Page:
1. Departmental Committee appointed by the President of the Board of Agriculture and Fisheries to consider the Production of Food in England and Wales. Interim and Final Reports [Cd 8048, 8095]. H.M. Stat. Office, 1915.

2. Departmental Committee appointed by the Board of Trade to investigate the principal causes which have led to the increase of Prices of Commodities since the beginning of the War. Interim, Second and Third Reports [Cd 8358, 8483]. H.M. Stat. Office, 1916, 1917. 3. Royal Commission on the Sugar Supply. First (interim) Report, showing the operations of the Commission from date of appointment to the beginning of December, 1916 [Cd 8728]. H.M. Stat. Office, 1917.

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ONE of the last acts of Mr Asquith's Government was the institution of the office of Food Controller, though no candidate could be found bold enough to fill it. One of the first acts of Mr Lloyd George's Government was the institution of the Ministry of Food on Dec. 22, 1916, with Lord Devonport at its head. After some fifteen months' experience of increasing State control over our food supplies and their distribution, it is a matter of considerable interest to review the causes which little by little forced a reluctant Government to suspend the easy flow of voluntary action' and to resort more and more to State interference in regard to food as in almost all other departments of our national life. From the official reports quoted at the head of this article, supplemented by other evidence, it is now possible to get a fairly clear idea of our Government's activities from the outbreak of the war until Mr Asquith's resignation on Dec. 5, 1916-a period throughout which, though there was some reshuffling of the cards in May 1915, Mr Asquith continued to be Prime Minister and Mr Runciman President of the Board of Trade, the Department then most directly concerned with our food supplies. The scope of this article is limited to this period; the intimate history of later happenings is yet to be disclosed.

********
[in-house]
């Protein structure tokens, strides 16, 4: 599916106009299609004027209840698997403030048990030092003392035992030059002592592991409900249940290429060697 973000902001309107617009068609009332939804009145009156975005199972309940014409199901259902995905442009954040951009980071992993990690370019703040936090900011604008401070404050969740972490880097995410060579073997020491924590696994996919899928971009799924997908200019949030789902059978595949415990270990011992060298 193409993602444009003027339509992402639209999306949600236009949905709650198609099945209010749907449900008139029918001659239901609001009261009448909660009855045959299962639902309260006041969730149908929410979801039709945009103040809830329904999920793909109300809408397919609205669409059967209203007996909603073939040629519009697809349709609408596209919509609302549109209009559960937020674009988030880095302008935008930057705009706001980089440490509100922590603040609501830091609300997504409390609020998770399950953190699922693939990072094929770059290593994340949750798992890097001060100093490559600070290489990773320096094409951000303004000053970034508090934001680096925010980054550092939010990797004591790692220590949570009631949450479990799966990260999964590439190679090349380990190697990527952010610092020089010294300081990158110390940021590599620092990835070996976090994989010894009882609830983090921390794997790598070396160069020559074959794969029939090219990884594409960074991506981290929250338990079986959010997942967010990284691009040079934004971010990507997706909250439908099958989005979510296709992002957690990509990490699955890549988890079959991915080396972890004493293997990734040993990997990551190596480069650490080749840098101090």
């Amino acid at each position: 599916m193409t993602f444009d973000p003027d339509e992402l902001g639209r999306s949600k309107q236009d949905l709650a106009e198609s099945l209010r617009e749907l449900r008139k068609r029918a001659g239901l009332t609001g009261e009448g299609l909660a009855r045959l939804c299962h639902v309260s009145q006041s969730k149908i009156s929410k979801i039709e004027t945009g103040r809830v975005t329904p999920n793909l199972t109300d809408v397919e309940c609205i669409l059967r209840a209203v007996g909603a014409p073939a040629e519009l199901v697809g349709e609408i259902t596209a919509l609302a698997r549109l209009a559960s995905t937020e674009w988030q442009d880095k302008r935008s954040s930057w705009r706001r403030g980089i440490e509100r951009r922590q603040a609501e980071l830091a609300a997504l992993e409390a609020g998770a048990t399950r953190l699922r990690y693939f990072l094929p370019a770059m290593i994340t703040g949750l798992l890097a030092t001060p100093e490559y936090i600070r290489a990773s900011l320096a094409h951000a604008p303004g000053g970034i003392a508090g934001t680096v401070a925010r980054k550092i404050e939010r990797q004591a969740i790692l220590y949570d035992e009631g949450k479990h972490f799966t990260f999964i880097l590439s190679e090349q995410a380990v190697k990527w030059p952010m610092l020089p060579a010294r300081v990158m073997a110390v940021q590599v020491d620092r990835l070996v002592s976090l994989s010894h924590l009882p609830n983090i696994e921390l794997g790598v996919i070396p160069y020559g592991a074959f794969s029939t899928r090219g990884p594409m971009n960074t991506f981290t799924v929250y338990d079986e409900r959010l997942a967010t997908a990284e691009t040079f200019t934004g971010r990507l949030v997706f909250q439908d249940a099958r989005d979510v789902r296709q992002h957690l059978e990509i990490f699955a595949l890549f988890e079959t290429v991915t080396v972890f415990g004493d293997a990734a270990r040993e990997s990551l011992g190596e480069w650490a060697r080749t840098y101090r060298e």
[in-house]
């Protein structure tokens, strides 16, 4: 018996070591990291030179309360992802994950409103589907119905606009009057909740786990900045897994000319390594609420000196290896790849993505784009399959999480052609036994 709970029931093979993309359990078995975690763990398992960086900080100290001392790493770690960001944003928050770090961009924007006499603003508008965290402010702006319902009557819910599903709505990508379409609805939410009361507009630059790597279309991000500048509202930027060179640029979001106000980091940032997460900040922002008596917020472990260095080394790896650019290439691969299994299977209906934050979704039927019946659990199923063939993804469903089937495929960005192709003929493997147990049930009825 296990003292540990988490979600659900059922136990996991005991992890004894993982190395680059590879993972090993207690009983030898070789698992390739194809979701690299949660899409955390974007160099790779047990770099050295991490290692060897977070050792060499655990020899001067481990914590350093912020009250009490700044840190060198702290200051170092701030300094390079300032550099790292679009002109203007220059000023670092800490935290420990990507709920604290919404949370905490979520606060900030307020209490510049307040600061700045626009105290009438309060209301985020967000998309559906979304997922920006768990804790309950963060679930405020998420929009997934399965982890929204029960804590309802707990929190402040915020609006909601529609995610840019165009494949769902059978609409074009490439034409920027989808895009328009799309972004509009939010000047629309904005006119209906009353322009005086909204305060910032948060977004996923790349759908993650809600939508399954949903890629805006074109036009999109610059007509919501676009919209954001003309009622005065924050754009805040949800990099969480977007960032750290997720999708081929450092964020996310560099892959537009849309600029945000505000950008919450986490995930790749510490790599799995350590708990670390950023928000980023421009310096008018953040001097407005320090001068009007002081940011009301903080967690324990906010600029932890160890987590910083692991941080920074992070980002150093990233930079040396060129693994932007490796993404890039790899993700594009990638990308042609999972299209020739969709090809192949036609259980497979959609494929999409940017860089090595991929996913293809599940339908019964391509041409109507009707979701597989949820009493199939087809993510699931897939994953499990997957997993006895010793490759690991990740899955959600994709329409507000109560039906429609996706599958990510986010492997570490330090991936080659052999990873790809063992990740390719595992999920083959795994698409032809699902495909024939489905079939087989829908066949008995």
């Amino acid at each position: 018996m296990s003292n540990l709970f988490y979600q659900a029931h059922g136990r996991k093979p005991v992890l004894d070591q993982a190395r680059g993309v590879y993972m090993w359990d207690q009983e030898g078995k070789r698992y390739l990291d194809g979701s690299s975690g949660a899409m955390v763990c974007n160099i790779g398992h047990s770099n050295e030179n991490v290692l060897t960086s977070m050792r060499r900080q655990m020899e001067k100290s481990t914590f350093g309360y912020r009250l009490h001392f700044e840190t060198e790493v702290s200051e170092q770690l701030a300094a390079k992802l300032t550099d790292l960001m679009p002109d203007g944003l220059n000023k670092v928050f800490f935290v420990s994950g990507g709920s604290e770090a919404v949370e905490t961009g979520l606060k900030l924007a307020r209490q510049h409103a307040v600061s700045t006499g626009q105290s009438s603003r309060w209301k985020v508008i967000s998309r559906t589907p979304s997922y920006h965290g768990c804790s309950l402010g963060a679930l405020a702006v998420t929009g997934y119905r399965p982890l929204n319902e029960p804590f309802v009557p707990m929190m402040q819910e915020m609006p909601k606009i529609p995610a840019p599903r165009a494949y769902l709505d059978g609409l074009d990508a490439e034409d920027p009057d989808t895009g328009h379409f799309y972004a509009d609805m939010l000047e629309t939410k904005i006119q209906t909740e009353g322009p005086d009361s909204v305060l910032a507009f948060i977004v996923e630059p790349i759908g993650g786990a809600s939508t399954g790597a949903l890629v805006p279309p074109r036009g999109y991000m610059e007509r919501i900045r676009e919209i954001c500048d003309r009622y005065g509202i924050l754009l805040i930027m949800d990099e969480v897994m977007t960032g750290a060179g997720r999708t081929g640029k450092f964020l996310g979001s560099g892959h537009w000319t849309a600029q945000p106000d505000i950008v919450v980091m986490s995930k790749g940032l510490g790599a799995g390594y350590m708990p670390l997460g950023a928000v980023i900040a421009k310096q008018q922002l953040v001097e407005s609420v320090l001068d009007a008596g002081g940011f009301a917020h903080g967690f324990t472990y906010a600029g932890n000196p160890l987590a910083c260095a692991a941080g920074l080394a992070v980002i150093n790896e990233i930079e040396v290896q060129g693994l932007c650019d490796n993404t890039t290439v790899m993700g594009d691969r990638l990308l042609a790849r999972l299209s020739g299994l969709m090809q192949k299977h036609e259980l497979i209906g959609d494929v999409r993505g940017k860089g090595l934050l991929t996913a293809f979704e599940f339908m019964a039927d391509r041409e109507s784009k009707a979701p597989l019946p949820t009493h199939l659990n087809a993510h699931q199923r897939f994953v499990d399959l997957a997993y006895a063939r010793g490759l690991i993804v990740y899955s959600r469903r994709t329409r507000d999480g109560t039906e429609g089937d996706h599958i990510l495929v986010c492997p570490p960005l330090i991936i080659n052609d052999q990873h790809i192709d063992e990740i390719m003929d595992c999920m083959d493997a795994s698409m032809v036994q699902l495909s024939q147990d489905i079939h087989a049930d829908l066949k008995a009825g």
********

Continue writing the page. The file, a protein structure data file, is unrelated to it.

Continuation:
At the outbreak of the War the United Kingdom was a Free Trade country under a strongly Free Trade Vol. 230.—No. 456.


Government. Its population of forty-seven millions was dependent for two-thirds of its food on foreign supplies. In particular, our islands produced only onefifth of the wheat, only three-fifths of the meat and bacon, and none of the sugar that they consumed; on the other hand they produced more than nine-tenths of the milk, and all the potatoes required. The only staple food of which they produced far more than they consumed was fish. Obviously, therefore, as everybody knows only too well, our very existence in time of war depends on our command of the sea.

At first no statesmen and very few generals seem to have anticipated that the war could last beyond a few months; and neither in this nor in any of the belligerent countries-once the panic of the first few days with its mad run upon the food-shops was over-does there appear to have been any special anxiety about food supplies. It was only as the probable prolongation of the war began to be perceived that drastic measures to secure the feeding of their peoples were taken by the Central Powers, while our own Government was content to devise means to meet special crises as they happened to occur. The Government, said Mr Runciman two years later, had regarded 'practical objects as the only objects worthy of attainment.' None the less, however much in theory Mr Asquith's Government may have been 'wedded to the old voluntary principle,' the actual history of what they did in practice to secure ample food supplies may come as a surprise even to close observers.